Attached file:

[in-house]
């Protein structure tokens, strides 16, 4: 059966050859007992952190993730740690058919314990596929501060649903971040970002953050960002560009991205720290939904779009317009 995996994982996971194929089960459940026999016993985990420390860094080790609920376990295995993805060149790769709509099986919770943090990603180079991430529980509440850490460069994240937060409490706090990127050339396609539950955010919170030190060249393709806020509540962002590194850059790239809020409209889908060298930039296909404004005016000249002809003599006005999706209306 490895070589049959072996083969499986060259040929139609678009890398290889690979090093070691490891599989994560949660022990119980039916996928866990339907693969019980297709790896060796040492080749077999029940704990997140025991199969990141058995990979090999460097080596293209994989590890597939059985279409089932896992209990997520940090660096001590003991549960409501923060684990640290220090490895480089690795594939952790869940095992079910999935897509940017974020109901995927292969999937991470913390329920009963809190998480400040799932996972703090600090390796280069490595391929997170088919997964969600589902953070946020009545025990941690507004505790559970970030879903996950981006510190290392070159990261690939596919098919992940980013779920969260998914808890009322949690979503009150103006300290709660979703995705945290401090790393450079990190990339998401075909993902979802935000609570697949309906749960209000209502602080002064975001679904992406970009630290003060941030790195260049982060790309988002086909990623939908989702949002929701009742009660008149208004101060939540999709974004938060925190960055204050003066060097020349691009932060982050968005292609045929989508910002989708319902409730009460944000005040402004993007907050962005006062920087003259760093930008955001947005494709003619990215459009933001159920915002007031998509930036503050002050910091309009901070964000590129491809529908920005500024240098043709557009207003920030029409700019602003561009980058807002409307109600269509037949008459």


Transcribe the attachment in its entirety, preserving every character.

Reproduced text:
[in-house]
């Protein structure tokens, strides 16, 4: 059966050859007992952190993730740690058919314990596929501060649903971040970002953050960002560009991205720290939904779009317009 995996994982996971194929089960459940026999016993985990420390860094080790609920376990295995993805060149790769709509099986919770943090990603180079991430529980509440850490460069994240937060409490706090990127050339396609539950955010919170030190060249393709806020509540962002590194850059790239809020409209889908060298930039296909404004005016000249002809003599006005999706209306 490895070589049959072996083969499986060259040929139609678009890398290889690979090093070691490891599989994560949660022990119980039916996928866990339907693969019980297709790896060796040492080749077999029940704990997140025991199969990141058995990979090999460097080596293209994989590890597939059985279409089932896992209990997520940090660096001590003991549960409501923060684990640290220090490895480089690795594939952790869940095992079910999935897509940017974020109901995927292969999937991470913390329920009963809190998480400040799932996972703090600090390796280069490595391929997170088919997964969600589902953070946020009545025990941690507004505790559970970030879903996950981006510190290392070159990261690939596919098919992940980013779920969260998914808890009322949690979503009150103006300290709660979703995705945290401090790393450079990190990339998401075909993902979802935000609570697949309906749960209000209502602080002064975001679904992406970009630290003060941030790195260049982060790309988002086909990623939908989702949002929701009742009660008149208004101060939540999709974004938060925190960055204050003066060097020349691009932060982050968005292609045929989508910002989708319902409730009460944000005040402004993007907050962005006062920087003259760093930008955001947005494709003619990215459009933001159920915002007031998509930036503050002050910091309009901070964000590129491809529908920005500024240098043709557009207003920030029409700019602003561009980058807002409307109600269509037949008459």